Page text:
The original island inhabitants were peaceful Arawak Indians who were later subdued by the warlike Caribs who gave the island many place names including Hewannora meaning “where the Iguana is found.” Although there is tradition that Columbus discovered the island on one of his new world voyages, the best evidence suggests that he did not.
The first European settler was apparently the pirate Francois Le Clerc known as Wooden Leg who used Pigeon Island as his jumping off point for attacking Spanish ships. Between 1651 when the French first arrived and 1814 when the island was formally ceded to the British, the island changed hands between the French and British no less than 14 times involving several notable land and sea battles.
With the outbreak of the American Revolutionary War, Admiral Rodney, the head of the British fleet, had a decision to make. Should he take the fleet north to quell the rebellion in the colonies or should he stay in the Caribbean to protect British interests against the French? Believing the value of the Caribbean sugar trade to outweigh the value of the colonies, he stayed at his base on Pigeon Island.
The sugar trade flourished until the abolition of slavery in 1838. Most islanders today are descended from the slaves. For about 50 years at the end of the 19th century, the Castries harbor served as a coaling station bringing indentured servants from India many of whom stayed. Caribbean curried dishes reflect this heritage. St. Lucia gained full independence from England in 1979 and has experienced a stable Parliamentary form of government since.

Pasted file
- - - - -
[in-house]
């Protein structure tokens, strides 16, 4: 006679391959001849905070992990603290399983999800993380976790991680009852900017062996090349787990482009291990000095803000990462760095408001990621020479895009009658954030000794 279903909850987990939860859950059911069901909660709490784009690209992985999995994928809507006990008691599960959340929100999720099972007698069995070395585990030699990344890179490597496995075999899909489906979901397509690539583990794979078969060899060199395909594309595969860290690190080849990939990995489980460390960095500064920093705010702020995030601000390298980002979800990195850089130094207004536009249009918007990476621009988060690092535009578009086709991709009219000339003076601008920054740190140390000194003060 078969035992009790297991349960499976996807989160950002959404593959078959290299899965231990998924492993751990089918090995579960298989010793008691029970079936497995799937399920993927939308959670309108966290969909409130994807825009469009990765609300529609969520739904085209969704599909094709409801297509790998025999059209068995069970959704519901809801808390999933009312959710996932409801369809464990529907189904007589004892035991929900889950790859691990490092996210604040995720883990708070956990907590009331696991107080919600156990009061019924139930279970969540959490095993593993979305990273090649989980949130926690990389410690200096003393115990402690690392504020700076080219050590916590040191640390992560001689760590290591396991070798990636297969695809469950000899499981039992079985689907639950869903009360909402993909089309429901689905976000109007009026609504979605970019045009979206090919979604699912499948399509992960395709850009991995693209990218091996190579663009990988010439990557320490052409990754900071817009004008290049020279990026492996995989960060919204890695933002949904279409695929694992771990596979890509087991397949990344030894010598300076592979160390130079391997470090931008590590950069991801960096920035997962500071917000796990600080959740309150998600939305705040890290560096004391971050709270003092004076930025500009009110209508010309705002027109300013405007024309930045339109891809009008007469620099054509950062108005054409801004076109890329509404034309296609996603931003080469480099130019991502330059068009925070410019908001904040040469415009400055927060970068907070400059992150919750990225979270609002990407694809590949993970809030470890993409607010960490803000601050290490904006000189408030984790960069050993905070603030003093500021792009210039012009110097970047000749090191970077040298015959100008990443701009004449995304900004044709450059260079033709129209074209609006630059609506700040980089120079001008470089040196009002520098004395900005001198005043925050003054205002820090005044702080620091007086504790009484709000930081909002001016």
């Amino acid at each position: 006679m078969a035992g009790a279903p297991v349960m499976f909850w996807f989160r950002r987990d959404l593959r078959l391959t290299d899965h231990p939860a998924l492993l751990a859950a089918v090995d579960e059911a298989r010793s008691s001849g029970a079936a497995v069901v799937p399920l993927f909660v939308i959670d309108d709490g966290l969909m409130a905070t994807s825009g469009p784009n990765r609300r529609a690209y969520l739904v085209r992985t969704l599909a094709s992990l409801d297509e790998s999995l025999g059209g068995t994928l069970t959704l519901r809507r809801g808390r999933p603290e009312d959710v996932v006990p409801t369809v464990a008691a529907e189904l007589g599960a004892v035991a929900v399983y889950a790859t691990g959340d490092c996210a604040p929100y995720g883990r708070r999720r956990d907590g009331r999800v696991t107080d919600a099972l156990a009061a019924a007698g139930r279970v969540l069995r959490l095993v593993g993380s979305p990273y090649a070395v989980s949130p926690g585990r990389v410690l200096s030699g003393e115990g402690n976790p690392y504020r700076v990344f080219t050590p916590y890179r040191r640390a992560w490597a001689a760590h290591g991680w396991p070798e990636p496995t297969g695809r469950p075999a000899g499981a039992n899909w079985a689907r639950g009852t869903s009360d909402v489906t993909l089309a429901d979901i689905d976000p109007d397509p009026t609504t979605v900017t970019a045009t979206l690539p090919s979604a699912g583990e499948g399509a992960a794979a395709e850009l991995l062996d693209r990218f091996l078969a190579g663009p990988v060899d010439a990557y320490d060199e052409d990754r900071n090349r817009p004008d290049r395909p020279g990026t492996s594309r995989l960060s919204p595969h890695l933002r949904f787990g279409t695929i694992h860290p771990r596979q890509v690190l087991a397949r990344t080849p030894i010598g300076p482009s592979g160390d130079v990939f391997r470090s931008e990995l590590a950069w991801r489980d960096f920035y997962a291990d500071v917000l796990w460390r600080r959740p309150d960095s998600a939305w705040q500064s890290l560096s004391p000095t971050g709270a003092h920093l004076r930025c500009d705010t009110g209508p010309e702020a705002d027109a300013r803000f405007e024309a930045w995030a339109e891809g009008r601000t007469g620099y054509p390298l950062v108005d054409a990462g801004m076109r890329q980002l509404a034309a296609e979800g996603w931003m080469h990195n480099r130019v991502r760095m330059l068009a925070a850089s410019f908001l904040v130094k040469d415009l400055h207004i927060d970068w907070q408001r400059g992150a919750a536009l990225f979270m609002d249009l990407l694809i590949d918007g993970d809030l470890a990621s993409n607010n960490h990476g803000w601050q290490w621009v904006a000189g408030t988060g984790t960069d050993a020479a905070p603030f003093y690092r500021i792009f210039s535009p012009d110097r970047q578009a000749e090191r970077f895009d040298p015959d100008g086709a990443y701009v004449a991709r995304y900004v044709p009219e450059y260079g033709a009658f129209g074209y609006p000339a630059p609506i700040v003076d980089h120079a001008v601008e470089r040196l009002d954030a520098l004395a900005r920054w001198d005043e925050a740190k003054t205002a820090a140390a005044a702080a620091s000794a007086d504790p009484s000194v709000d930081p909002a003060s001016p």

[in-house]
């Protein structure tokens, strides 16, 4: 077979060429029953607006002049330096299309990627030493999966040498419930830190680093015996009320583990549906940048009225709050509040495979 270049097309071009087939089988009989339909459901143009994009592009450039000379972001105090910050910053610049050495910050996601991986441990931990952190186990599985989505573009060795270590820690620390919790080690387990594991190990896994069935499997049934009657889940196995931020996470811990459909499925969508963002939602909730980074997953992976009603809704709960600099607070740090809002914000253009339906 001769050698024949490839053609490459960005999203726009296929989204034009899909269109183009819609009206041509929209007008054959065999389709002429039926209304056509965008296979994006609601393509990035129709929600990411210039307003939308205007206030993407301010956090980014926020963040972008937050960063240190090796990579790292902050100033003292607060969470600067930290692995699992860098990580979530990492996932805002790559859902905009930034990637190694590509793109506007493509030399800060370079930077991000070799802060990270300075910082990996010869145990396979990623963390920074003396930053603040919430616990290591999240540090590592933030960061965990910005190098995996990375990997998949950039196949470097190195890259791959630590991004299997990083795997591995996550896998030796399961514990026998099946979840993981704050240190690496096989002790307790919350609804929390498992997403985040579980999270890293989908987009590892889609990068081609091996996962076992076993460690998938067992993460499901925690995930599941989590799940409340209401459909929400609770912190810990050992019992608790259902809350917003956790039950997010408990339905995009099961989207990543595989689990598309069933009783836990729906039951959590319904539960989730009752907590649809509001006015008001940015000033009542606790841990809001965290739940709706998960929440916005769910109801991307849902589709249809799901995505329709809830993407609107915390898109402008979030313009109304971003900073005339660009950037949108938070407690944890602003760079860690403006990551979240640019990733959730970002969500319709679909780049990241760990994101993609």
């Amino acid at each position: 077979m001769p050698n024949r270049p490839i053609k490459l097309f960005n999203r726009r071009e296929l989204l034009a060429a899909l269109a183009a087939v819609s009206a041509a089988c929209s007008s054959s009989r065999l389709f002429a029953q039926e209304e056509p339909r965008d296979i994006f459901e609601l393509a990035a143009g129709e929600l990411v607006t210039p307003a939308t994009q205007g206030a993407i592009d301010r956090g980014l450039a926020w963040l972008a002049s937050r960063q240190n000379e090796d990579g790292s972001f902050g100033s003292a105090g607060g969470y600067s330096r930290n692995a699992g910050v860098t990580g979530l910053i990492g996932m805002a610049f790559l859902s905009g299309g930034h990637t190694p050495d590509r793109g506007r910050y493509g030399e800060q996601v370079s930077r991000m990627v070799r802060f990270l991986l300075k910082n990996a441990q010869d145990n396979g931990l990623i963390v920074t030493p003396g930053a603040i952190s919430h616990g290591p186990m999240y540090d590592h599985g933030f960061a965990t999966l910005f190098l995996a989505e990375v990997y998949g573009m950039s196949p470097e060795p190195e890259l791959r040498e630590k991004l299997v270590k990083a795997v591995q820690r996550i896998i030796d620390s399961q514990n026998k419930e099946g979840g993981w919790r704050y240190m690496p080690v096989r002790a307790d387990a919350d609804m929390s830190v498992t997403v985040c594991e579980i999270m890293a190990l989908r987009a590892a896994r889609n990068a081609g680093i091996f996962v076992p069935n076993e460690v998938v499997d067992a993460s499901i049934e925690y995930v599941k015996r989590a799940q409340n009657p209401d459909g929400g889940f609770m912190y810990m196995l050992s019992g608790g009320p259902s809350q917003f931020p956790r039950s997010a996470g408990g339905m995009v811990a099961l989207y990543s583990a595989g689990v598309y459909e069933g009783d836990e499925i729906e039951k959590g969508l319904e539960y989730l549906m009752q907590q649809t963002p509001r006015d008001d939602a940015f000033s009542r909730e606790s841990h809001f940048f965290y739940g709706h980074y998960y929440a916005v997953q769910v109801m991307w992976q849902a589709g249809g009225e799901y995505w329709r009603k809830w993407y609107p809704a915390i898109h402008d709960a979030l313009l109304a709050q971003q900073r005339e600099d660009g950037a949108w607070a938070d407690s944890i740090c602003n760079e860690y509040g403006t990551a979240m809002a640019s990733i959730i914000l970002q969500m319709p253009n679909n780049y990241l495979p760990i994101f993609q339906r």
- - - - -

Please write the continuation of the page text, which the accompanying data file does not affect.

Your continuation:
St. Lucia is located in the Southeastern Caribbean approximately 1,300 miles from Florida. It is part of the Windward Islands which in turn are part of the lesser Antilles which are part of the West Indies. This 238 square mile island is presently populated by about 150,000 people. St Lucia has many all inclusive resorts and hotels for more details go to http://www.luxury-resort-guide.com/caribbean/st-lucia-all-inclusive-resorts-combine-luxury-and-value/
The island is volcanic in origin. The majestic Pitons are visual evidence of this as are the sulfur springs. Soufriere, the city at the base of the Pitons, means sulfur. Beaches in the southwest, mountainous part of the island (such as Anse Chastanet) are black sand owing to the presence of lava rock. The rain forest is also located here in the mountainous region. The jungle foliage is lush and colorful. The northern part of the island is hilly rather than mountainous, and the beaches are more typically white sand. The colorful flowering foliage is still present, however.